Sometimes it’s best to stay in your comfort zone
One of the things that I still haven’t got used to, even after four years of living in Spain, is the number of public holidays there are here. Yesterday was All Saints’ Day where people traditionally visit the tombs of family members to give them a quick clean. Not having any deceased relatives here, myself and a group of friends spent the long weekend in the country with a plan to roast a whole sheep on an open fire. That explains the photo.
A great opportunity to practice some Spanish, you might think. Well, with 15 adults, 3 children, the village cat and enough supplies to keep us going for 3 days, things were a bit chaotic. Being mixed in with a group of friends who all know each other and talk non-stop without any concessions to the poor foreigner resulted in an unproductive time. Good fun, but not much useful Spanish conversation practice.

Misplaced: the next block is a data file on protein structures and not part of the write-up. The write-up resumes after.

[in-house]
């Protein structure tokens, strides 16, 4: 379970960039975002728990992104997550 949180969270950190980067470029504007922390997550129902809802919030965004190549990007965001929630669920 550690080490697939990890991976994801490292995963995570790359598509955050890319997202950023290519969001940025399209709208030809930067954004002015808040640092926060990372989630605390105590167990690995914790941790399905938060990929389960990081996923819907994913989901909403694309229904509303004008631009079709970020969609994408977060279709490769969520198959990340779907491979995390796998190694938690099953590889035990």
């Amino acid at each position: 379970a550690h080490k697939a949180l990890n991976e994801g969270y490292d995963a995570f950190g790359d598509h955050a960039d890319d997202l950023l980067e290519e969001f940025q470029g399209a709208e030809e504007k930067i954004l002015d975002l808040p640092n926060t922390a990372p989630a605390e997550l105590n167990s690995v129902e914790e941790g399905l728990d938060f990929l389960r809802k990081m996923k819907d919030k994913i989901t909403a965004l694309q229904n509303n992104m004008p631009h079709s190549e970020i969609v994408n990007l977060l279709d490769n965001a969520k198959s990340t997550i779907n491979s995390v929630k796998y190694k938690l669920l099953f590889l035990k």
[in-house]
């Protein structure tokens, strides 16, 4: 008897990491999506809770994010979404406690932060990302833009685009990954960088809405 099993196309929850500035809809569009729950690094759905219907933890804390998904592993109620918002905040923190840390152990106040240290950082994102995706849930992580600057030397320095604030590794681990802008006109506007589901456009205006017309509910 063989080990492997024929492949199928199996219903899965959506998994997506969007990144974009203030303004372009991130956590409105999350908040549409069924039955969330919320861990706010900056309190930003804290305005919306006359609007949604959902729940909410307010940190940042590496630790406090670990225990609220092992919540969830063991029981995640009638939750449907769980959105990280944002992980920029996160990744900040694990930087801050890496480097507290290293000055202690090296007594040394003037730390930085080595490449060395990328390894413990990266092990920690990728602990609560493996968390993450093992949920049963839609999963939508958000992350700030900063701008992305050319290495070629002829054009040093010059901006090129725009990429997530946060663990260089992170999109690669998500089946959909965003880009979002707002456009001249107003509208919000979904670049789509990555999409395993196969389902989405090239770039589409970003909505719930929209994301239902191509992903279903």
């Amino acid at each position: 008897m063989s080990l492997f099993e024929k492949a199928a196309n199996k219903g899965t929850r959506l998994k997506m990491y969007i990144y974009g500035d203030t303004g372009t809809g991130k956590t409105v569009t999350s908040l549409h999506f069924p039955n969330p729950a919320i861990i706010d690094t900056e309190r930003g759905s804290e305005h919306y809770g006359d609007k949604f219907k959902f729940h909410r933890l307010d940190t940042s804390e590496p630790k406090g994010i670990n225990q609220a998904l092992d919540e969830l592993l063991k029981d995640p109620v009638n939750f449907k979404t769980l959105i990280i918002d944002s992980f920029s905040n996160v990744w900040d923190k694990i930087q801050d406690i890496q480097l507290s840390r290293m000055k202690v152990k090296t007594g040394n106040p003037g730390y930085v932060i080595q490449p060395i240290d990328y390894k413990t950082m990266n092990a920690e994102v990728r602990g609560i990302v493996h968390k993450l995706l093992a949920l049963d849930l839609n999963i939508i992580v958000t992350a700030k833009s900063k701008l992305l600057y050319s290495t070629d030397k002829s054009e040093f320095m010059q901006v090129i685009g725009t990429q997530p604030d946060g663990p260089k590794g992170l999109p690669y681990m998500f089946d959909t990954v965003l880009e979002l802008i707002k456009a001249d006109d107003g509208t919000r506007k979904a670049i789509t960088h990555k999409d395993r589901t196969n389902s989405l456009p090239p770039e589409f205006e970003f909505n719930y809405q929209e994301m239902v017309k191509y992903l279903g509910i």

I think this is one of those occasions where staying in my comfort zone would have given better results. I am much more comfortable talking one-on-one or with a handful of people, and I tend to say a lot more in these situations. A big crowd or a noisy bar is simply not the right place for getting valuable Spanish practice, no matter how many times you are told to get out and meet people. If we are judging purely on language practice value, then 20 minutes conversation in the right setting beats 4 hours of hectic socialising.